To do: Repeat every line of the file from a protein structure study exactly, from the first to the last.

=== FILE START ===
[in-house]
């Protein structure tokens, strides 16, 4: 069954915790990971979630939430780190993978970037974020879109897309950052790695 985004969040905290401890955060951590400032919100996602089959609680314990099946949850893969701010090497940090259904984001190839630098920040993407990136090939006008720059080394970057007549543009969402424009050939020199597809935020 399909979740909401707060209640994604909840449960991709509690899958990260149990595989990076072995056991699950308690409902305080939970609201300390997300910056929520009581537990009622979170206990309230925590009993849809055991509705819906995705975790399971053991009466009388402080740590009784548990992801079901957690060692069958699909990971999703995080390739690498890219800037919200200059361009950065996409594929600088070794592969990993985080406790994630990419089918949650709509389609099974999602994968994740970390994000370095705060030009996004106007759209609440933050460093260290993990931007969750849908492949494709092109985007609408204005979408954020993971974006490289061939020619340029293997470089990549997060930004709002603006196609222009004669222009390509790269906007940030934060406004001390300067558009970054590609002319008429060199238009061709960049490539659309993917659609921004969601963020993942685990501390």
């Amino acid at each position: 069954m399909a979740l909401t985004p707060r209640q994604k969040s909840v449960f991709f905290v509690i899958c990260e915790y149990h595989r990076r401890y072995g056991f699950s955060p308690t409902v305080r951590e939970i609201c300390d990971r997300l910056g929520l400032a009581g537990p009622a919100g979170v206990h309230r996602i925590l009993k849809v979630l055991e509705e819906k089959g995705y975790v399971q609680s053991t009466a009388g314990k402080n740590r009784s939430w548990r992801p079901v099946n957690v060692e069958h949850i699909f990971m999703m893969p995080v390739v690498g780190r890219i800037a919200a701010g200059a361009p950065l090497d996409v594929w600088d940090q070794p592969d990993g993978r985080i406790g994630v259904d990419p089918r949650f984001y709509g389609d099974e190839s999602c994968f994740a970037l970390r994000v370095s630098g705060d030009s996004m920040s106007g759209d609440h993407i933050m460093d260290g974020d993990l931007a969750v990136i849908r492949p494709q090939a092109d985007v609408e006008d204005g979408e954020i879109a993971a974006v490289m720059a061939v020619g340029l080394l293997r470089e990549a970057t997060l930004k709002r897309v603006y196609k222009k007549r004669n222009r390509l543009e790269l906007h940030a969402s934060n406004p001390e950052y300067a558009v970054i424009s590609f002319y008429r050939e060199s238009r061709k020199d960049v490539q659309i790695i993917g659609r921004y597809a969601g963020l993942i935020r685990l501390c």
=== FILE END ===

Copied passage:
[in-house]
């Protein structure tokens, strides 16, 4: 069954915790990971979630939430780190993978970037974020879109897309950052790695 985004969040905290401890955060951590400032919100996602089959609680314990099946949850893969701010090497940090259904984001190839630098920040993407990136090939006008720059080394970057007549543009969402424009050939020199597809935020 399909979740909401707060209640994604909840449960991709509690899958990260149990595989990076072995056991699950308690409902305080939970609201300390997300910056929520009581537990009622979170206990309230925590009993849809055991509705819906995705975790399971053991009466009388402080740590009784548990992801079901957690060692069958699909990971999703995080390739690498890219800037919200200059361009950065996409594929600088070794592969990993985080406790994630990419089918949650709509389609099974999602994968994740970390994000370095705060030009996004106007759209609440933050460093260290993990931007969750849908492949494709092109985007609408204005979408954020993971974006490289061939020619340029293997470089990549997060930004709002603006196609222009004669222009390509790269906007940030934060406004001390300067558009970054590609002319008429060199238009061709960049490539659309993917659609921004969601963020993942685990501390």
């Amino acid at each position: 069954m399909a979740l909401t985004p707060r209640q994604k969040s909840v449960f991709f905290v509690i899958c990260e915790y149990h595989r990076r401890y072995g056991f699950s955060p308690t409902v305080r951590e939970i609201c300390d990971r997300l910056g929520l400032a009581g537990p009622a919100g979170v206990h309230r996602i925590l009993k849809v979630l055991e509705e819906k089959g995705y975790v399971q609680s053991t009466a009388g314990k402080n740590r009784s939430w548990r992801p079901v099946n957690v060692e069958h949850i699909f990971m999703m893969p995080v390739v690498g780190r890219i800037a919200a701010g200059a361009p950065l090497d996409v594929w600088d940090q070794p592969d990993g993978r985080i406790g994630v259904d990419p089918r949650f984001y709509g389609d099974e190839s999602c994968f994740a970037l970390r994000v370095s630098g705060d030009s996004m920040s106007g759209d609440h993407i933050m460093d260290g974020d993990l931007a969750v990136i849908r492949p494709q090939a092109d985007v609408e006008d204005g979408e954020i879109a993971a974006v490289m720059a061939v020619g340029l080394l293997r470089e990549a970057t997060l930004k709002r897309v603006y196609k222009k007549r004669n222009r390509l543009e790269l906007h940030a969402s934060n406004p001390e950052y300067a558009v970054i424009s590609f002319y008429r050939e060199s238009r061709k020199d960049v490539q659309i790695i993917g659609r921004y597809a969601g963020l993942i935020r685990l501390c």